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The Fair and Equal Michigan ballot campaign has forged ahead with its electronic signature gathering the past month and is preparing to file its petitions this week with the Secretary of State.

Why should you care? Because this has the potential to dramatically change how such citizen-initiated petition drives are handled. If one group is allowed to gather signatures this way, then others should, too. 

It’s a precedent the state should be wary of setting — regardless of the immediate challenges of COVID-19 — and not before it’s robustly debated in the Legislature, which sets state election law

As reported by Gongwer, Rep. Julie Calley, R-Portland, and chair of the House Elections and Ethics Committee, has argued this effort is "entirely unprecedented and not legal," adding that if "election law intended to allow electronic signature for ballot petition collection, it would be in statute.”

Fair and Equal Michigan launched in January and seeks to expand the Elliott-Larsen Civil Rights Act to include sexual orientation and gender identity. 

More: Jacques: Gay rights fight belongs in Legislature, not ballot

The deadline is Wednesday to turn in more than 340,000 valid signatures. The campaign had gathered about 150,000 the old-fashioned way before the coronavirus brought those efforts to a halt. 

If the signatures are approved, the measure would first go before the Legislature, but if lawmakers refuse to take on the matter or adopt it, the proposal would land on the November ballot.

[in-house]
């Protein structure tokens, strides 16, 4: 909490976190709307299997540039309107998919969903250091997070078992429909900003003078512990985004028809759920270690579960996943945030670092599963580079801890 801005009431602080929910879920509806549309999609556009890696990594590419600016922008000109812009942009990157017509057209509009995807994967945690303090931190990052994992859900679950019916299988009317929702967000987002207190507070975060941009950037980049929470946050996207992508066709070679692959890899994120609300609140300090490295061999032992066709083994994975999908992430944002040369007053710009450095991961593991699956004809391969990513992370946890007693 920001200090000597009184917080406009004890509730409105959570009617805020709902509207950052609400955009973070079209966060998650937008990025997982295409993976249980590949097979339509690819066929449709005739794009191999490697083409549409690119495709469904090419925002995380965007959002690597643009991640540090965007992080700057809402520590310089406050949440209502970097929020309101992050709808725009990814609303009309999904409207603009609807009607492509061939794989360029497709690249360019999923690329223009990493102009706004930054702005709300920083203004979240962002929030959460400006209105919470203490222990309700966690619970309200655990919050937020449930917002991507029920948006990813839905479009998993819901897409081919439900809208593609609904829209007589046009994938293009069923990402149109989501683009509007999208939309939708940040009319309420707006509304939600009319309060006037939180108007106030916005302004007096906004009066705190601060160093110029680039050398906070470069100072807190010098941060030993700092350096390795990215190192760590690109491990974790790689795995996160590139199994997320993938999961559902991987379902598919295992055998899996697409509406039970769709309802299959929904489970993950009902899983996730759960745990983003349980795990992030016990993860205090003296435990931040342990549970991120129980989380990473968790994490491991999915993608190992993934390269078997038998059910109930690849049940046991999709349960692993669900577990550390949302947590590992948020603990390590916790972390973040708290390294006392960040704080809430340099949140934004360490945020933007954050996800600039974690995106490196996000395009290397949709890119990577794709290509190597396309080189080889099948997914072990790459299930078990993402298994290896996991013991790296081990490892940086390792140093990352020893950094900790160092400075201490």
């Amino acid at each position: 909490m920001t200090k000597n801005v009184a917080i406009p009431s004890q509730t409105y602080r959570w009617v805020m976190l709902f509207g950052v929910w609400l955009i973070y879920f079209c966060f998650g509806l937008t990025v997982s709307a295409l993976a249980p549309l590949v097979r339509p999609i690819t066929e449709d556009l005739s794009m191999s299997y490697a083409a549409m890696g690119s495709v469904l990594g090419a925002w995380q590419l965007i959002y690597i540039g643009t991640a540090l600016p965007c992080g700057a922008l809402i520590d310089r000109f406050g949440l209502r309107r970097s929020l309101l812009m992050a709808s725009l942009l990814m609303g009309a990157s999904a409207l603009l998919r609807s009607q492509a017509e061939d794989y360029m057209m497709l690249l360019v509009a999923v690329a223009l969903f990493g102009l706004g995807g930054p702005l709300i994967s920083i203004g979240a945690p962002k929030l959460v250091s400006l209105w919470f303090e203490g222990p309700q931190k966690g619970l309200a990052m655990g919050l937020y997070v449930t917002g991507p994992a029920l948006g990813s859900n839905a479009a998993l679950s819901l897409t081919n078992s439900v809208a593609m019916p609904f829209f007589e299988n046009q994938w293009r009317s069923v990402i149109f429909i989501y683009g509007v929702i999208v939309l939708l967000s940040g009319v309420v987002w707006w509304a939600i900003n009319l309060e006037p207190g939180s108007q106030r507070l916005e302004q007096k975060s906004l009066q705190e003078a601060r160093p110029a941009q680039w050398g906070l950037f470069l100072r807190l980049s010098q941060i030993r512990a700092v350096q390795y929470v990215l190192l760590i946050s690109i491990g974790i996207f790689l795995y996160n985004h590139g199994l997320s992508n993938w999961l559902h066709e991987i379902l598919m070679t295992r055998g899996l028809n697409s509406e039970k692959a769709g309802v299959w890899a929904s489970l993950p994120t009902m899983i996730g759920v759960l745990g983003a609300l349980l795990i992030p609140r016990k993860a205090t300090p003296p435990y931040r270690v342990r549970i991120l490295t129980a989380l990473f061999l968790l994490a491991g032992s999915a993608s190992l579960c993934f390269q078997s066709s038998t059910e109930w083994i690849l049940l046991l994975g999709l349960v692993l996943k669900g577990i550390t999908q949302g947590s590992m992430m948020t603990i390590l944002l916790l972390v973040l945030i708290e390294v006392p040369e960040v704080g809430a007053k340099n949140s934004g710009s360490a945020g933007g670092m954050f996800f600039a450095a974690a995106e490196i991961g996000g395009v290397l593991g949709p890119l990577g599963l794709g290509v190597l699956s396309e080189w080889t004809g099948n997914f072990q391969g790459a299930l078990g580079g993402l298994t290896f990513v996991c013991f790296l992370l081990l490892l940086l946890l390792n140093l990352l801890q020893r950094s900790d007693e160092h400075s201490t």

GOP leaders have pushed back against efforts by Democrats and Gov. Gretchen Whitmer to include LGBTQ protections in the law, largely because they have concerns about the impact to religious freedom. 

But the immediate issue here is how the campaign has gone about “collecting” signatures. In mid-April the group sent out a press release, indicating it would start moving to the electronic model. And Fair and Equal Michigan is leaning on an executive order from Whitmer and a state law related to electronic transactions, which organizers argue give the initiative the green light.

Yet Whitmer’s order relates more to notarization and the completion of legal documents during the outbreak — not to election-related matters. 

And this would be a big stretch in the interpretation of the Uniform Electronic Transactions Act

“Signing a petition is clearly outside the scope of this act,” says Peter Ruddell, an attorney with Honigman. “Unilateral acts, such as signing a petition, are not allowed under the law.”

Yet state officials have remained mum on the legality of online signature gathering, despite knowing it’s going on. 

“We have not received any signatures from Fair and Equal Michigan at this time and so cannot make a determination,” said Jake Rollow, communications director for Secretary of State Jocelyn Benson, in an email Wednesday.

In April, Rollow said the department had "not yet conducted a full legal analysis" on the matter. 

Apparently, it still hasn’t. 

And Ryan Jarvi, spokesman for Attorney General Dana Nessel, says the “office is not involved at this stage.” 

My guess is that is going to change. One of the issues Nessel is most passionate about is fighting for the rights of gay and transgender individuals. And while being in office, she has worked around state law to that end. Last summer, she sanctioned the Michigan Civil Rights Commission’s investigation of discrimination against the LGBTQ community, even though that language doesn’t yet exist in the law.

And Nessel’s wife, Alanna Maguire, co-chairs Fair and Equal Michigan, along with president of Fair Michigan, a statewide LGBTQ group.

Allowing this kind of sweeping change in our state elections could open a Pandora’s box of unintended consequences. Even a pandemic doesn’t make that OK.

ijacques@detroitnews.com 

Twitter: @Ingrid_Jacques

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